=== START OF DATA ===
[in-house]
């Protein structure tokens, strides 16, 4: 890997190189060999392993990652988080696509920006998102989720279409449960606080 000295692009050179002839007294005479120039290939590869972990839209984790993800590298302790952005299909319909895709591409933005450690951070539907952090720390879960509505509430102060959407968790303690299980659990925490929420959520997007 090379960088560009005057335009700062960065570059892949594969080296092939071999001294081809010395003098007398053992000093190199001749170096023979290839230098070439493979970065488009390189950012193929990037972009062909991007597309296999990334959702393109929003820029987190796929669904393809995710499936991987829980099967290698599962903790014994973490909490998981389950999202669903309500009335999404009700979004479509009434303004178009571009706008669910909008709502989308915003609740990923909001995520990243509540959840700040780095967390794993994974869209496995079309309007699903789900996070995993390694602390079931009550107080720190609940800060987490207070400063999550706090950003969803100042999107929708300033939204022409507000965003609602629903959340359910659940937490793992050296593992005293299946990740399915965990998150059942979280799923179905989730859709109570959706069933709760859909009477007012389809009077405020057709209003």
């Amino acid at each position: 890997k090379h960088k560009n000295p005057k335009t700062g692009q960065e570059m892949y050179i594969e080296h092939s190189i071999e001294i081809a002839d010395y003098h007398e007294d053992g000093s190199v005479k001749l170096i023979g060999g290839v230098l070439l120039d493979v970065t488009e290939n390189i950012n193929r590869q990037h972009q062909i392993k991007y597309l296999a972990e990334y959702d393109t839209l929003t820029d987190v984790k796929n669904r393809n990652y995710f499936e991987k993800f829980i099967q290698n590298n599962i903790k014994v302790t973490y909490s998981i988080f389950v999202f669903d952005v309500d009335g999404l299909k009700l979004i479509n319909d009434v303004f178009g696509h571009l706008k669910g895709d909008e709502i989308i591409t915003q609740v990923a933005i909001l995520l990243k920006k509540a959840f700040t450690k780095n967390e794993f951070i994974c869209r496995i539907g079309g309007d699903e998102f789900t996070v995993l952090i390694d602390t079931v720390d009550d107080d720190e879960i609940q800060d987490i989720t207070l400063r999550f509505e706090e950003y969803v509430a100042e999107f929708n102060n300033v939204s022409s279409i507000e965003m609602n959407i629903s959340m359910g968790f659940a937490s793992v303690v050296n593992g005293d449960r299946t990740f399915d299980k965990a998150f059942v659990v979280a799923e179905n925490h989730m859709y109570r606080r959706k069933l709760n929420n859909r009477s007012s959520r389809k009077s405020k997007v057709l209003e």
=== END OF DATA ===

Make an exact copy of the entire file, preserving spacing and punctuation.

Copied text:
[in-house]
């Protein structure tokens, strides 16, 4: 890997190189060999392993990652988080696509920006998102989720279409449960606080 000295692009050179002839007294005479120039290939590869972990839209984790993800590298302790952005299909319909895709591409933005450690951070539907952090720390879960509505509430102060959407968790303690299980659990925490929420959520997007 090379960088560009005057335009700062960065570059892949594969080296092939071999001294081809010395003098007398053992000093190199001749170096023979290839230098070439493979970065488009390189950012193929990037972009062909991007597309296999990334959702393109929003820029987190796929669904393809995710499936991987829980099967290698599962903790014994973490909490998981389950999202669903309500009335999404009700979004479509009434303004178009571009706008669910909008709502989308915003609740990923909001995520990243509540959840700040780095967390794993994974869209496995079309309007699903789900996070995993390694602390079931009550107080720190609940800060987490207070400063999550706090950003969803100042999107929708300033939204022409507000965003609602629903959340359910659940937490793992050296593992005293299946990740399915965990998150059942979280799923179905989730859709109570959706069933709760859909009477007012389809009077405020057709209003």
């Amino acid at each position: 890997k090379h960088k560009n000295p005057k335009t700062g692009q960065e570059m892949y050179i594969e080296h092939s190189i071999e001294i081809a002839d010395y003098h007398e007294d053992g000093s190199v005479k001749l170096i023979g060999g290839v230098l070439l120039d493979v970065t488009e290939n390189i950012n193929r590869q990037h972009q062909i392993k991007y597309l296999a972990e990334y959702d393109t839209l929003t820029d987190v984790k796929n669904r393809n990652y995710f499936e991987k993800f829980i099967q290698n590298n599962i903790k014994v302790t973490y909490s998981i988080f389950v999202f669903d952005v309500d009335g999404l299909k009700l979004i479509n319909d009434v303004f178009g696509h571009l706008k669910g895709d909008e709502i989308i591409t915003q609740v990923a933005i909001l995520l990243k920006k509540a959840f700040t450690k780095n967390e794993f951070i994974c869209r496995i539907g079309g309007d699903e998102f789900t996070v995993l952090i390694d602390t079931v720390d009550d107080d720190e879960i609940q800060d987490i989720t207070l400063r999550f509505e706090e950003y969803v509430a100042e999107f929708n102060n300033v939204s022409s279409i507000e965003m609602n959407i629903s959340m359910g968790f659940a937490s793992v303690v050296n593992g005293d449960r299946t990740f399915d299980k965990a998150f059942v659990v979280a799923e179905n925490h989730m859709y109570r606080r959706k069933l709760n929420n859909r009477s007012s959520r389809k009077s405020k997007v057709l209003e």